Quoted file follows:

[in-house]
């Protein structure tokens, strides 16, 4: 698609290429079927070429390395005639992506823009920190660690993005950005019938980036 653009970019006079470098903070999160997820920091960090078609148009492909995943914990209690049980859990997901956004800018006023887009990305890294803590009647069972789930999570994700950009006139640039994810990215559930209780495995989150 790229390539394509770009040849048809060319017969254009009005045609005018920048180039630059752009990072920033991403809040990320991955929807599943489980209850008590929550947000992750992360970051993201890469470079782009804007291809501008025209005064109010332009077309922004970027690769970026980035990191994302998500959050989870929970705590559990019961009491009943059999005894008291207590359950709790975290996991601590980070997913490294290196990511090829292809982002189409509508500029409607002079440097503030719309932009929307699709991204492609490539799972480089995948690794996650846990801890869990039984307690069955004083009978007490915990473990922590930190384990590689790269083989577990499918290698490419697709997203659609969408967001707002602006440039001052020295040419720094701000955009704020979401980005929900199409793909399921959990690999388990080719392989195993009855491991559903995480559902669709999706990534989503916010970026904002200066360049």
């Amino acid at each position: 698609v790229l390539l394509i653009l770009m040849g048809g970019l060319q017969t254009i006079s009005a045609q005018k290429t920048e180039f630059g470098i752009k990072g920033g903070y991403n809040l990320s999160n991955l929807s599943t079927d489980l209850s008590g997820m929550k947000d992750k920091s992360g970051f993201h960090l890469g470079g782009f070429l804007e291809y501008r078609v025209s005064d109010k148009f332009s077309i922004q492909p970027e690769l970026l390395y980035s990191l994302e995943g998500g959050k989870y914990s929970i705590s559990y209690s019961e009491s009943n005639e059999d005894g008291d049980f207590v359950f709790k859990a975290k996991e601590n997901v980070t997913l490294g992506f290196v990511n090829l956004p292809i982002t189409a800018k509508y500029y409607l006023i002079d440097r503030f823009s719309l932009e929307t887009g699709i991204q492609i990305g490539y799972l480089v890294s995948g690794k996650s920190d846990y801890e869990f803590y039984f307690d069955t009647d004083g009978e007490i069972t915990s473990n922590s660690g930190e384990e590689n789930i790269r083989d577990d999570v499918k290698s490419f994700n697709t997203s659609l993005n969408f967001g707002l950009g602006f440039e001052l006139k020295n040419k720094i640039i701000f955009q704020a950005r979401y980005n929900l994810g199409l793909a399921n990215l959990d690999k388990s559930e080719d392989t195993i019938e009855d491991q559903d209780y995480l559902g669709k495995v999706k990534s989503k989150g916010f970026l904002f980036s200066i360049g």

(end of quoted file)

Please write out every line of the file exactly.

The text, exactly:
[in-house]
């Protein structure tokens, strides 16, 4: 698609290429079927070429390395005639992506823009920190660690993005950005019938980036 653009970019006079470098903070999160997820920091960090078609148009492909995943914990209690049980859990997901956004800018006023887009990305890294803590009647069972789930999570994700950009006139640039994810990215559930209780495995989150 790229390539394509770009040849048809060319017969254009009005045609005018920048180039630059752009990072920033991403809040990320991955929807599943489980209850008590929550947000992750992360970051993201890469470079782009804007291809501008025209005064109010332009077309922004970027690769970026980035990191994302998500959050989870929970705590559990019961009491009943059999005894008291207590359950709790975290996991601590980070997913490294290196990511090829292809982002189409509508500029409607002079440097503030719309932009929307699709991204492609490539799972480089995948690794996650846990801890869990039984307690069955004083009978007490915990473990922590930190384990590689790269083989577990499918290698490419697709997203659609969408967001707002602006440039001052020295040419720094701000955009704020979401980005929900199409793909399921959990690999388990080719392989195993009855491991559903995480559902669709999706990534989503916010970026904002200066360049």
């Amino acid at each position: 698609v790229l390539l394509i653009l770009m040849g048809g970019l060319q017969t254009i006079s009005a045609q005018k290429t920048e180039f630059g470098i752009k990072g920033g903070y991403n809040l990320s999160n991955l929807s599943t079927d489980l209850s008590g997820m929550k947000d992750k920091s992360g970051f993201h960090l890469g470079g782009f070429l804007e291809y501008r078609v025209s005064d109010k148009f332009s077309i922004q492909p970027e690769l970026l390395y980035s990191l994302e995943g998500g959050k989870y914990s929970i705590s559990y209690s019961e009491s009943n005639e059999d005894g008291d049980f207590v359950f709790k859990a975290k996991e601590n997901v980070t997913l490294g992506f290196v990511n090829l956004p292809i982002t189409a800018k509508y500029y409607l006023i002079d440097r503030f823009s719309l932009e929307t887009g699709i991204q492609i990305g490539y799972l480089v890294s995948g690794k996650s920190d846990y801890e869990f803590y039984f307690d069955t009647d004083g009978e007490i069972t915990s473990n922590s660690g930190e384990e590689n789930i790269r083989d577990d999570v499918k290698s490419f994700n697709t997203s659609l993005n969408f967001g707002l950009g602006f440039e001052l006139k020295n040419k720094i640039i701000f955009q704020a950005r979401y980005n929900l994810g199409l793909a399921n990215l959990d690999k388990s559930e080719d392989t195993i019938e009855d491991q559903d209780y995480l559902g669709k495995v999706k990534s989503k989150g916010f970026l904002f980036s200066i360049g």